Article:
19 September 2022

More coal hole cover plates – this time in Marylebone

Last week I was looking up at demons and here I am looking down again, but it's far from gloomy... 

I was recently on a mission to check up on some 'Art Deco' buildings in the area between Marylebone Station and Baker Street when I happened to spot a few coal hole cover plates with names on that I was sure I hadn't seen before. The one that first caught my eye was in Balcombe Street almost at the junction Ivor Place and it bore the name 'Whitehead'. I took a snapped a quick pic and was about to continue my journey when I noticed another plate a few metres away with the same name but a sporting different design (see below, top left and middle). Hmmm... I scanned some adjacent plates and noticed the diversity of names, a couple of which I was convinced weren't in my mental database. 

Oh gawd. What to do? Continue with PlanA or let myself get distracted by this new project? Of course, I went for the latter. 

From the Ivor Street junction, I walked northwards keeping to the left/west side of Balcombe Street, then at the top I crossed over to the other side and went back down to where it the street meets Dorset Square. I then did a circuit of the square and went back up the left side of Balcombe Street to complete the full loop, ending back at the Whitehead plates.

I have endeavoured to show the plates in roughly proportion to each other here. Most residential plates are the smaller 12" ones (excluding the outer ring), though I did snap a couple of the larger 15" ones which are more usually seen outside larger establishments such as pubs or restaurants and this hints to me that some of these houses here, being a stone's throw from Marylebone Station, were hotels. Indeed, I didn't check to see if they might still be. 

A few of the plates here have holes within the designs to allow ventilation within the coal cellar below. These are evidently part of their manufacture, but I have seen many examples elsewhere where holes have been retrospectively drilled in a random fashion by people who clearly have no regard for the design!  The three different Matts plates (below) show how that company's name and address has evolved in many ways.

Notice how in some cases the patterns on the covers are the almost identical. This is simply because the ironmonger's name has been added to a pre-made mould that was already available at the foundry. However, some of the more successful and wealthy ironmongers had their own bespoke, and therefore identifiable, designs created, as per the Gibbons plate at the very top and, although the initial process would have been expensive, repeat orders from that mould would be the same price as the off-the-shelf ones.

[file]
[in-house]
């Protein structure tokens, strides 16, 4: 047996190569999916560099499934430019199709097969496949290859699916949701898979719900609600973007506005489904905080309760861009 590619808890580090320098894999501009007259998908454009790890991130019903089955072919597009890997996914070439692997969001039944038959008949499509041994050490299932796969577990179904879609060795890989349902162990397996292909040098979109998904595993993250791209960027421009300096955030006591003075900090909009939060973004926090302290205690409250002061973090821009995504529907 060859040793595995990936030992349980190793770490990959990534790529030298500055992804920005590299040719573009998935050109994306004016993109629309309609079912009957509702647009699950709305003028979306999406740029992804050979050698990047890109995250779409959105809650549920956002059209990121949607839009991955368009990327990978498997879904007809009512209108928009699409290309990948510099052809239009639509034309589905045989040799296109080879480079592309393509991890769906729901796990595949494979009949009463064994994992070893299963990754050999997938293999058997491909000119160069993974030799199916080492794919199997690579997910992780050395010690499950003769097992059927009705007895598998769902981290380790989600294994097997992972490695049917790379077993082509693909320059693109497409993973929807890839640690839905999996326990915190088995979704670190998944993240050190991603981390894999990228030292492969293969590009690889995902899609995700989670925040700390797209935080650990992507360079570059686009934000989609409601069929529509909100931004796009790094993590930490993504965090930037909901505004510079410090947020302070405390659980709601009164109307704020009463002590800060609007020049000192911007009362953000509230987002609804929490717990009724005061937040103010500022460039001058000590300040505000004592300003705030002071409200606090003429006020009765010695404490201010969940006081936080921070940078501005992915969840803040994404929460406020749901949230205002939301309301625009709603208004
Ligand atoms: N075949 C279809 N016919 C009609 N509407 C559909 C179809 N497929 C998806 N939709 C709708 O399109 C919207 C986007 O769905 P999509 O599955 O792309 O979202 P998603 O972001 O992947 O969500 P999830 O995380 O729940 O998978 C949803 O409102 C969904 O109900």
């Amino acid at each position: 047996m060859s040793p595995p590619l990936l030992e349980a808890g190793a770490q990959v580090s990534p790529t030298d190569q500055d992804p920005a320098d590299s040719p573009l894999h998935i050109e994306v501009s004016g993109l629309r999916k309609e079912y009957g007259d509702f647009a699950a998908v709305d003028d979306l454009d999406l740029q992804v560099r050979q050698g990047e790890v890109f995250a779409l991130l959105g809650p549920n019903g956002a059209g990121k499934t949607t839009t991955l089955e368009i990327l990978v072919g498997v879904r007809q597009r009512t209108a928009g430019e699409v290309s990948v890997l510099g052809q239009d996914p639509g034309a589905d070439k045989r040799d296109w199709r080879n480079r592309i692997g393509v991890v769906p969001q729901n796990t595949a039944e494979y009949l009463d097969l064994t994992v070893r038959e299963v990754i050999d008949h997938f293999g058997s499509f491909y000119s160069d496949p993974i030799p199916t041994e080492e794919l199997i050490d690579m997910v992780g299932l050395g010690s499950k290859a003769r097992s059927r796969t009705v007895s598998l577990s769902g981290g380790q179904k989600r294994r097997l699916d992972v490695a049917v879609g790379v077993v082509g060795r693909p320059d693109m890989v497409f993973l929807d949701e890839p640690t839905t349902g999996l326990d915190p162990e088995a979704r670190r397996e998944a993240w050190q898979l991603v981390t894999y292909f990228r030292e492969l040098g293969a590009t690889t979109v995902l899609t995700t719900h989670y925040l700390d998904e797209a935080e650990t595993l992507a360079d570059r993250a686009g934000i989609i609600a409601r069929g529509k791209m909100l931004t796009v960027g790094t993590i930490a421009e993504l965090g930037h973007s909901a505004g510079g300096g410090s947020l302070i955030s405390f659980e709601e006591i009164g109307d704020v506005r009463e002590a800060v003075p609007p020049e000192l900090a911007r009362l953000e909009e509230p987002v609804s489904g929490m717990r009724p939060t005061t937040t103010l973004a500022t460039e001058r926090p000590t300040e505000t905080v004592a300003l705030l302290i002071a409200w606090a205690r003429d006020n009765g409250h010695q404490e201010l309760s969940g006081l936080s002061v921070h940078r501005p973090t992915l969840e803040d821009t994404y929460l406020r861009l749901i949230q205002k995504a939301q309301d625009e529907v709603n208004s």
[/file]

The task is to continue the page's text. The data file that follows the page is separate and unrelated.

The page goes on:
Unusually, compared to other streets of this era, there is no clear single winner amongst the range of local ironmongers shown. Elsewhere, it's evident that one local business has been engaged to supply the plates for a whole terrace having been contracted by the developer or contractor when the houses were first built. Instead, in this part of Marylebone, there is a mix of all sorts – some show local businesses in Marylebone, Edgware Rd and Lisson Grove, but others come from further afield, but only a few miles, as can be seen by the streets and locations on them. There are, of course, quite a few sporting the name Haywards of Southwark, the company being the B&Q of their day. And, without going back to count them, I'd guess either Sampson of Euston Road or Matts of Paddington were the two most common local names in this vicinity, with Stone coming in 4th. 

Something else I found in Balcombe Street that I don't think I have seen before... some HUGE slabs of York stone paving which I estimate are almost the size of a double bed.  

At the top end of the street, north of Ivor Place, on both sides of the road, some unusually large pieces of natural stone sit above the coal cellars as street paving. These super-size slabs must have been really expensive and I wonder how they were transported and how difficult it was to install them. There are coal holes within every one of them although some have been removed or infilled. A few of the coal holes have been filled and replaced with strange bits of flint that looks like left-overs from church walling – something else I have never seen the like of before. 

Looking down can be so fascinating... later that day, I as good as stumbled upon a 21" Haywards cover plate about half a mile away from Balcombe Street, by which time I had run out of phone battery and it was getting dark. I will return to it soon and put together another collection.

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Thanks, Jane